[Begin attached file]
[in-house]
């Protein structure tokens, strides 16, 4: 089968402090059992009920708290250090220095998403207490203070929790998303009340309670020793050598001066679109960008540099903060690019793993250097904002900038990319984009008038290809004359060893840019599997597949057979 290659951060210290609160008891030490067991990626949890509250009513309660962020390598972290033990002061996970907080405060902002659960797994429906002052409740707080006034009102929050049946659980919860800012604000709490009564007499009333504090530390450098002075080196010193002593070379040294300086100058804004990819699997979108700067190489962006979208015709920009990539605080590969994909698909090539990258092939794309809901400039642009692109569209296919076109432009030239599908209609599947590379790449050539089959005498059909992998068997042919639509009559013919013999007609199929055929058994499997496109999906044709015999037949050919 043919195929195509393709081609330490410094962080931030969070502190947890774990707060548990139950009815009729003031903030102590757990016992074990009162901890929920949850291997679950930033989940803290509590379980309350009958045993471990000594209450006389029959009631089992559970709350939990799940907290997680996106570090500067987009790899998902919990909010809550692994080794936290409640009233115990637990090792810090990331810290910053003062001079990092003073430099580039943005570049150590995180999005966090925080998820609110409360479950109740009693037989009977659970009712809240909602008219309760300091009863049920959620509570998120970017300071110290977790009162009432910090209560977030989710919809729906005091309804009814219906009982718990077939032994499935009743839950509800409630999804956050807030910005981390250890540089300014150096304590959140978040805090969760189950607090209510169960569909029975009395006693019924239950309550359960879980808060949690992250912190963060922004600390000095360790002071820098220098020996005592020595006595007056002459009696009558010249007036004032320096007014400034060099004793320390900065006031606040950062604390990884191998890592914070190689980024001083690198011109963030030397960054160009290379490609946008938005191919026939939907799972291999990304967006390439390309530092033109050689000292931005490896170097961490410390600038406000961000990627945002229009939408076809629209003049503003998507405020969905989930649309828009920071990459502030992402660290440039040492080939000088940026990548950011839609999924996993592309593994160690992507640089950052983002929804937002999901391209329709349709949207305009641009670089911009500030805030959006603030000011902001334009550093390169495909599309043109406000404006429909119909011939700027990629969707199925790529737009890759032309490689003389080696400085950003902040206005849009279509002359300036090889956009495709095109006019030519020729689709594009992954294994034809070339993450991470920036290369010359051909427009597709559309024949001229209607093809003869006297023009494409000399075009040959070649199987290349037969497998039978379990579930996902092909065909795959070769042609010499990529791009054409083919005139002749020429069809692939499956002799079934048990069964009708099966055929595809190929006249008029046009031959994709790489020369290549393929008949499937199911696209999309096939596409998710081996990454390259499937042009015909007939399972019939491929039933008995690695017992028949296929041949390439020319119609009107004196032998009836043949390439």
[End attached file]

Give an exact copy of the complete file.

[in-house]
């Protein structure tokens, strides 16, 4: 089968402090059992009920708290250090220095998403207490203070929790998303009340309670020793050598001066679109960008540099903060690019793993250097904002900038990319984009008038290809004359060893840019599997597949057979 290659951060210290609160008891030490067991990626949890509250009513309660962020390598972290033990002061996970907080405060902002659960797994429906002052409740707080006034009102929050049946659980919860800012604000709490009564007499009333504090530390450098002075080196010193002593070379040294300086100058804004990819699997979108700067190489962006979208015709920009990539605080590969994909698909090539990258092939794309809901400039642009692109569209296919076109432009030239599908209609599947590379790449050539089959005498059909992998068997042919639509009559013919013999007609199929055929058994499997496109999906044709015999037949050919 043919195929195509393709081609330490410094962080931030969070502190947890774990707060548990139950009815009729003031903030102590757990016992074990009162901890929920949850291997679950930033989940803290509590379980309350009958045993471990000594209450006389029959009631089992559970709350939990799940907290997680996106570090500067987009790899998902919990909010809550692994080794936290409640009233115990637990090792810090990331810290910053003062001079990092003073430099580039943005570049150590995180999005966090925080998820609110409360479950109740009693037989009977659970009712809240909602008219309760300091009863049920959620509570998120970017300071110290977790009162009432910090209560977030989710919809729906005091309804009814219906009982718990077939032994499935009743839950509800409630999804956050807030910005981390250890540089300014150096304590959140978040805090969760189950607090209510169960569909029975009395006693019924239950309550359960879980808060949690992250912190963060922004600390000095360790002071820098220098020996005592020595006595007056002459009696009558010249007036004032320096007014400034060099004793320390900065006031606040950062604390990884191998890592914070190689980024001083690198011109963030030397960054160009290379490609946008938005191919026939939907799972291999990304967006390439390309530092033109050689000292931005490896170097961490410390600038406000961000990627945002229009939408076809629209003049503003998507405020969905989930649309828009920071990459502030992402660290440039040492080939000088940026990548950011839609999924996993592309593994160690992507640089950052983002929804937002999901391209329709349709949207305009641009670089911009500030805030959006603030000011902001334009550093390169495909599309043109406000404006429909119909011939700027990629969707199925790529737009890759032309490689003389080696400085950003902040206005849009279509002359300036090889956009495709095109006019030519020729689709594009992954294994034809070339993450991470920036290369010359051909427009597709559309024949001229209607093809003869006297023009494409000399075009040959070649199987290349037969497998039978379990579930996902092909065909795959070769042609010499990529791009054409083919005139002749020429069809692939499956002799079934048990069964009708099966055929595809190929006249008029046009031959994709790489020369290549393929008949499937199911696209999309096939596409998710081996990454390259499937042009015909007939399972019939491929039933008995690695017992028949296929041949390439020319119609009107004196032998009836043949390439």